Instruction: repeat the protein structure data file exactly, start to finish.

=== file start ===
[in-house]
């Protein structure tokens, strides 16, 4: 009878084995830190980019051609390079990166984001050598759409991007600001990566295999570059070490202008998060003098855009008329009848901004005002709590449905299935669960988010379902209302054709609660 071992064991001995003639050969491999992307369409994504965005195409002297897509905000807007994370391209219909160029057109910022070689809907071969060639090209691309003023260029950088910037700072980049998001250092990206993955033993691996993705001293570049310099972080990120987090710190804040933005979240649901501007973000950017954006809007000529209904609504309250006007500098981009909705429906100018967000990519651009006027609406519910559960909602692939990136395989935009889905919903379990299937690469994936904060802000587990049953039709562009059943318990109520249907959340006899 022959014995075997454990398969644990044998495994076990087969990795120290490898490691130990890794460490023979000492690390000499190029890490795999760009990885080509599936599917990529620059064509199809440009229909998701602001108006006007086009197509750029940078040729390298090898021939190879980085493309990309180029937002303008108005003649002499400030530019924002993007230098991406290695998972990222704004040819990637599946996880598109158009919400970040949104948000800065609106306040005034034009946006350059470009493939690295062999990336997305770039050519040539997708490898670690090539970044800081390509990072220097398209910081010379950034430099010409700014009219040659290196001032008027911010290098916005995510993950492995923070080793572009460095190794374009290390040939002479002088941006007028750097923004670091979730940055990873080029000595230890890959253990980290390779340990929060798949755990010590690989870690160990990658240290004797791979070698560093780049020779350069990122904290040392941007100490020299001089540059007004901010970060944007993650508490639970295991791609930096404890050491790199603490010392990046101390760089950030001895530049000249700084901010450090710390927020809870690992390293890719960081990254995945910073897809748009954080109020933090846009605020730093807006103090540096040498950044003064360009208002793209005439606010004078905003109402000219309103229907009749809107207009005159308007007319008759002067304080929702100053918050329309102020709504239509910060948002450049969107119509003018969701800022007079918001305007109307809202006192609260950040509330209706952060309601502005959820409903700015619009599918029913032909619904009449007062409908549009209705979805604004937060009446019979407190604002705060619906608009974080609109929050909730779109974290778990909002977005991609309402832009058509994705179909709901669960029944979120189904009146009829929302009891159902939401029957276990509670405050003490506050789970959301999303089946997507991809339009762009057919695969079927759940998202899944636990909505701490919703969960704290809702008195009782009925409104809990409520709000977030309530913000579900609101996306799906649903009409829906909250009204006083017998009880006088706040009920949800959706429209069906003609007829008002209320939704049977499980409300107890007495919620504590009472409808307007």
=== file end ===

[in-house]
């Protein structure tokens, strides 16, 4: 009878084995830190980019051609390079990166984001050598759409991007600001990566295999570059070490202008998060003098855009008329009848901004005002709590449905299935669960988010379902209302054709609660 071992064991001995003639050969491999992307369409994504965005195409002297897509905000807007994370391209219909160029057109910022070689809907071969060639090209691309003023260029950088910037700072980049998001250092990206993955033993691996993705001293570049310099972080990120987090710190804040933005979240649901501007973000950017954006809007000529209904609504309250006007500098981009909705429906100018967000990519651009006027609406519910559960909602692939990136395989935009889905919903379990299937690469994936904060802000587990049953039709562009059943318990109520249907959340006899 022959014995075997454990398969644990044998495994076990087969990795120290490898490691130990890794460490023979000492690390000499190029890490795999760009990885080509599936599917990529620059064509199809440009229909998701602001108006006007086009197509750029940078040729390298090898021939190879980085493309990309180029937002303008108005003649002499400030530019924002993007230098991406290695998972990222704004040819990637599946996880598109158009919400970040949104948000800065609106306040005034034009946006350059470009493939690295062999990336997305770039050519040539997708490898670690090539970044800081390509990072220097398209910081010379950034430099010409700014009219040659290196001032008027911010290098916005995510993950492995923070080793572009460095190794374009290390040939002479002088941006007028750097923004670091979730940055990873080029000595230890890959253990980290390779340990929060798949755990010590690989870690160990990658240290004797791979070698560093780049020779350069990122904290040392941007100490020299001089540059007004901010970060944007993650508490639970295991791609930096404890050491790199603490010392990046101390760089950030001895530049000249700084901010450090710390927020809870690992390293890719960081990254995945910073897809748009954080109020933090846009605020730093807006103090540096040498950044003064360009208002793209005439606010004078905003109402000219309103229907009749809107207009005159308007007319008759002067304080929702100053918050329309102020709504239509910060948002450049969107119509003018969701800022007079918001305007109307809202006192609260950040509330209706952060309601502005959820409903700015619009599918029913032909619904009449007062409908549009209705979805604004937060009446019979407190604002705060619906608009974080609109929050909730779109974290778990909002977005991609309402832009058509994705179909709901669960029944979120189904009146009829929302009891159902939401029957276990509670405050003490506050789970959301999303089946997507991809339009762009057919695969079927759940998202899944636990909505701490919703969960704290809702008195009782009925409104809990409520709000977030309530913000579900609101996306799906649903009409829906909250009204006083017998009880006088706040009920949800959706429209069906003609007829008002209320939704049977499980409300107890007495919620504590009472409808307007």